Combating the Novel Coronavirus (COVID-19): Week of July 6
Posted on July 10, 2020
During a July 9 news conference, the governor and her team commented on the rising numbers of COVID-19 cases in the state. Many Michigan residents have seemingly relaxed their attitudes toward physical distancing and wearing masks, both of which are critical to preventing the spread of the coronavirus.
The MHA issued a joint news release with the Michigan State Medical Society and Michigan Osteopathic Association (which make up the Partnership for Michigan’s Health) urging residents to remain vigilant about distancing and wearing masks to prevent a second large surge of COVID-19 in the state. In addition, the association July 10 provided member organizations with a variety of downloadable tools for educating their communities about the importance of wearing masks to guard against the disease. Questions about the news release and educational tools should be directed to Ruthanne Sudderth at the MHA.
The MHA continues to keep members apprised of developments during the pandemic through email updates and the MHA Coronavirus webpage. Important updates on how the pandemic is affecting Michigan hospitals are outlined below.
Executive Directive Issued on Implicit Bias Training for Healthcare Workers
In an executive directive issued July 9, Gov. Gretchen Whitmer directed that all licensed healthcare workers receive implicit bias training in the future. The administration’s COVID-19 task force on racial disparities recommended the training as one way to improve equity of access and care going forward.
Under the directive, the Department of Licensing and Regulatory Affairs (LARA) will begin stakeholder outreach and rule development for implementation. It was noted during a July 9 news conference that it generally takes six to 12 months for requirements of this nature to take effect. Following the announcement, the MHA issued a statement of support for increased implicit bias training, noting that the MHA Keystone Center’s work in promoting health equity will continue.
The association encourages members’ continued participation in current efforts to improve health equity and will keep hospitals apprised of LARA’s next steps for stakeholder input on the new directive. For more information, contact Brittany Bogan at the MHA.
MIOSHA Plans to Inspect Hospitals’ Use of Personal Protective Equipment
The MHA is seeking clarity on a recent Michigan Occupational Safety & Health Administration (MIOSHA) announcement that it would be conducting inspections of hospitals for adequate personal protective equipment through the end of 2020. The MHA is seeking additional time and details about the timing and evaluation methods of these inspections to allow time for hospitals to have their plans/supplies voluntarily reviewed by the agency. The association will update members on any developments regarding this issue; those with questions may contact Laura Appel at the MHA.
Hospitals Should be Alert for Defective Testing Supplies, False Positive Tests
The MHA is aware of reports of Puritan HydraFlock Nasopharyngeal swabs breaking within patients’ nares during specimen collection. These swabs were part of Lot #7272 provided by the state lab in recent weeks. The Michigan Bureau of Laboratories is aware of these events and will be notifying sites that may have received swabs from that shipment. Hospitals that received these swabs are encouraged to consider pulling this inventory from use until more information is made available. Sites that experience issues with swabs of any brand or type should report the adverse event through the MedWatch Voluntary Reporting webpage provided through the U.S. Food and Drug Administration (FDA), as well as to any applicable Patient Safety Organization to which the site belongs.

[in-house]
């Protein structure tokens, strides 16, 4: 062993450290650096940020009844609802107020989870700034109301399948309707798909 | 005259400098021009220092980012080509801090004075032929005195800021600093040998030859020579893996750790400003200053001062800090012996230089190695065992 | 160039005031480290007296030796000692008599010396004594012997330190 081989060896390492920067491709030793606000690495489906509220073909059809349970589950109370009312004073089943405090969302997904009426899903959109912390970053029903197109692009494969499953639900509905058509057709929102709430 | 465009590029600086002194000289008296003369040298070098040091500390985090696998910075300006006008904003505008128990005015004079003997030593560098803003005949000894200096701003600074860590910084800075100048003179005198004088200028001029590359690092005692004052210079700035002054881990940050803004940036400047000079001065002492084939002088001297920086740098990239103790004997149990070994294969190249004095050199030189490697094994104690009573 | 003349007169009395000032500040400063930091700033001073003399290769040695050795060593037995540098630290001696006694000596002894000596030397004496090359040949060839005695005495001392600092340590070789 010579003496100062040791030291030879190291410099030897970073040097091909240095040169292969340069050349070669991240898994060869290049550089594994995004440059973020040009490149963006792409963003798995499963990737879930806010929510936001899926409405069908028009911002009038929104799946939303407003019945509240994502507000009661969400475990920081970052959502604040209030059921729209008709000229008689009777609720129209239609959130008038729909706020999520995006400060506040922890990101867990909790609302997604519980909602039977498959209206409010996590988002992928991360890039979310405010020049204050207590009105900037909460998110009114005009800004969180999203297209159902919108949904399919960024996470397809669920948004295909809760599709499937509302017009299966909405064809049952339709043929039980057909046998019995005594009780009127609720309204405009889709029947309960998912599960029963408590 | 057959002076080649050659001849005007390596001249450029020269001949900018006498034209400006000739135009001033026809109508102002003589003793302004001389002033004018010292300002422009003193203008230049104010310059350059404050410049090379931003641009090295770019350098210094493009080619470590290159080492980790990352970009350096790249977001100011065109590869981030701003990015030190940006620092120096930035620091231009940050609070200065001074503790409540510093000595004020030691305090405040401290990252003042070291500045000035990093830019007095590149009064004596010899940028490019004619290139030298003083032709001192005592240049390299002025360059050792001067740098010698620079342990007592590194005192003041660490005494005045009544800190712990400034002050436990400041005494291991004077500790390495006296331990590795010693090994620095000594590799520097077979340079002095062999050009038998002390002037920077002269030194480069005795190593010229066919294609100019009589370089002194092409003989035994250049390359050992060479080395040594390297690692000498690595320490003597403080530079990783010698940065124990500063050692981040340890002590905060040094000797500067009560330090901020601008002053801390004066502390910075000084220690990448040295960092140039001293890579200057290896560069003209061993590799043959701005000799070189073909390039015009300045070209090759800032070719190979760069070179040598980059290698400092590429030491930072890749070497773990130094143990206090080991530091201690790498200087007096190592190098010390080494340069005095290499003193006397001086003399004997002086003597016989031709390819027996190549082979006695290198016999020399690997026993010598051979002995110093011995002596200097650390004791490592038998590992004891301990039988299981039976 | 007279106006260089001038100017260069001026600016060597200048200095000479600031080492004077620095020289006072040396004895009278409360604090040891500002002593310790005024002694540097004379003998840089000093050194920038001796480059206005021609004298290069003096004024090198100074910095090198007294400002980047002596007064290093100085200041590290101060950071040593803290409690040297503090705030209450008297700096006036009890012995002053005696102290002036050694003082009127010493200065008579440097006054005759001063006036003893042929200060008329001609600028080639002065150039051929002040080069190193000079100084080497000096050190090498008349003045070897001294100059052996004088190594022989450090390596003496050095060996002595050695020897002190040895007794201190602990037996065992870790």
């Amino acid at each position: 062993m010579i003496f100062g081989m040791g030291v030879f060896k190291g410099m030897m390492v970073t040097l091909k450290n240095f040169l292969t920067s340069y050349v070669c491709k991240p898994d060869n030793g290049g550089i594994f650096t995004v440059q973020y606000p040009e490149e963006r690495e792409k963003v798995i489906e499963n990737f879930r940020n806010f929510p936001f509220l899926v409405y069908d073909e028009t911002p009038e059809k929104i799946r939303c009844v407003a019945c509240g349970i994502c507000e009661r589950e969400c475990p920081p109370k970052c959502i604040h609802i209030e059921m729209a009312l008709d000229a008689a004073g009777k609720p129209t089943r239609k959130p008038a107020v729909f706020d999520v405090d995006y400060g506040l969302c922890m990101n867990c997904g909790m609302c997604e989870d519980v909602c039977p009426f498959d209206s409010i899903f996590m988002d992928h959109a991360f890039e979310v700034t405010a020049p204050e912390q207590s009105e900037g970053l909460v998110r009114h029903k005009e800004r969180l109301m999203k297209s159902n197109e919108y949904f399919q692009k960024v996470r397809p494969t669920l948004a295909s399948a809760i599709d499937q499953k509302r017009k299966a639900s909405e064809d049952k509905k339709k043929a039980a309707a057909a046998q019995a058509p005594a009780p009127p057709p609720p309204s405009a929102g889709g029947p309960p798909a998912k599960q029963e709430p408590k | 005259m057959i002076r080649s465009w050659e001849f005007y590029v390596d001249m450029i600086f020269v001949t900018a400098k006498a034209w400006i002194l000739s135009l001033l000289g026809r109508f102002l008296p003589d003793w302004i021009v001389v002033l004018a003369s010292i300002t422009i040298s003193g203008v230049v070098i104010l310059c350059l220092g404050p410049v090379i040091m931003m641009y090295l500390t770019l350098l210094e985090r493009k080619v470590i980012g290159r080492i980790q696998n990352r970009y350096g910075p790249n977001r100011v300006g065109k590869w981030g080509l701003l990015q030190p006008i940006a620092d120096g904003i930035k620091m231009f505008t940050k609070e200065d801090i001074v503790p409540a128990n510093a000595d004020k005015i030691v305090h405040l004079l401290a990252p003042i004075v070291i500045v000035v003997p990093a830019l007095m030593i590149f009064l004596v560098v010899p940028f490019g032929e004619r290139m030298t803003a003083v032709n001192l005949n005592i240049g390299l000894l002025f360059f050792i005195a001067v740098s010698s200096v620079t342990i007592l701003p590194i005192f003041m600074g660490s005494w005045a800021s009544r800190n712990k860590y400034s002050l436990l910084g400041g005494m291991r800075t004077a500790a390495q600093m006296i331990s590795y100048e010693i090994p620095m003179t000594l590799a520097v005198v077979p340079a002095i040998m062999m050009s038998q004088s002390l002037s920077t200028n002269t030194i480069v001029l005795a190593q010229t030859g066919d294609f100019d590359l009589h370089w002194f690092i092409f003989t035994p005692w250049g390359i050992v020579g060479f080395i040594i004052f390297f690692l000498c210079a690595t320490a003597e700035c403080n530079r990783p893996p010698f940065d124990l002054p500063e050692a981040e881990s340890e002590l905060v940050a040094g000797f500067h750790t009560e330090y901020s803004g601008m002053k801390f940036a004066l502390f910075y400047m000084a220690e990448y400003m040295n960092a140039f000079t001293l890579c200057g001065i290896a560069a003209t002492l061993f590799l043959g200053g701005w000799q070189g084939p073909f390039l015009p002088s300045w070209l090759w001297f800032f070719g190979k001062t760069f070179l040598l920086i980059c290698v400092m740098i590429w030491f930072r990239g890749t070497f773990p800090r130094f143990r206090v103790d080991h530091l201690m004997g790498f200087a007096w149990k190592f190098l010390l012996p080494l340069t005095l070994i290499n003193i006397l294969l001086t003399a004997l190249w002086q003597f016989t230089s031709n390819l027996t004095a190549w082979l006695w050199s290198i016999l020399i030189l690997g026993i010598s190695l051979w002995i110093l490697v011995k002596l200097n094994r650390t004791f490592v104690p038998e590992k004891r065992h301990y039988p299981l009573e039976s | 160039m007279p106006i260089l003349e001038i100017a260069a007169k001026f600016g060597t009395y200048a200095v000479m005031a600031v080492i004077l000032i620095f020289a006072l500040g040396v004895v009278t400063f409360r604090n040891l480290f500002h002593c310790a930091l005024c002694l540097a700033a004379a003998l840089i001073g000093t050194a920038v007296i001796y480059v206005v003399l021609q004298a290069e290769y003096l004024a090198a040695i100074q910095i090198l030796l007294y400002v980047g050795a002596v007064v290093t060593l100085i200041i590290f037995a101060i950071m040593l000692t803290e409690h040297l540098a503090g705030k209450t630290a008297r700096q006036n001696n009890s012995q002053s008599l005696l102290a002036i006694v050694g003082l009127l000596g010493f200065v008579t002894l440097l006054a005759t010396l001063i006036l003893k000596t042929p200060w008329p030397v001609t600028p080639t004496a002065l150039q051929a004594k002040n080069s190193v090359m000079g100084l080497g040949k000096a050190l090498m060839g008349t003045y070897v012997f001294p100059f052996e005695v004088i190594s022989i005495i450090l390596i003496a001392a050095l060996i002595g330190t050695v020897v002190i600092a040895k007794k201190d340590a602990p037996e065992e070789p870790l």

In addition, the FDA released an alert July 6 about the increased risk of a false positive result with BD SARS-CoV-2 Reagents for the BD Max System test. Providers are encouraged to contact the FDA regarding suspected or actual adverse events connected with these tests.
The MHA and the Michigan Department of Health and Human Services (MDHHS) host weekly calls with lab directors to discuss COVID-1 testing issues. To learn more, contact Brittany Bogan at the MHA.
Medicare Quality Reporting Requirements Resumed July 1
July 1 was the expiration date of the blanket data reporting exceptions and extensions that were implemented in March across Medicare quality reporting and value-based payment programs. In response to COVID-19, the Centers for Medicare & Medicaid Services (CMS) made it optional to submit data from the fourth quarter of 2019 and the first two quarters of 2020 and announced it will not use claims data from Jan. 1 through June 30, 2020, to calculate performance in those programs. Due to the expiration of those provisions, the CMS expects hospitals to collect and report data for the third and fourth quarters of 2020 in accordance with regular program requirements. While the blanket reporting exception has ended, hospitals that are unable to meet third and/or fourth quarter 2020 data collection and reporting requirements due to events beyond their control may use the programs' existing policies to request an exception within 90 calendar days of the extraordinary circumstance. Members with questions should contact Brittany Bogan at the MHA.
Additional information on the COVID-19 pandemic is available to members on the MHA Community Site and the MHA COVID-19 webpage. Questions on COVID-19 and infectious disease response strategies may be directed to the MDHHS Community Health Emergency Coordination Center (CHECC). Members with MHA-specific questions should contact the following MHA staff members:
Posted in: Issues in Healthcare, Member News, Top Issues - Healthcare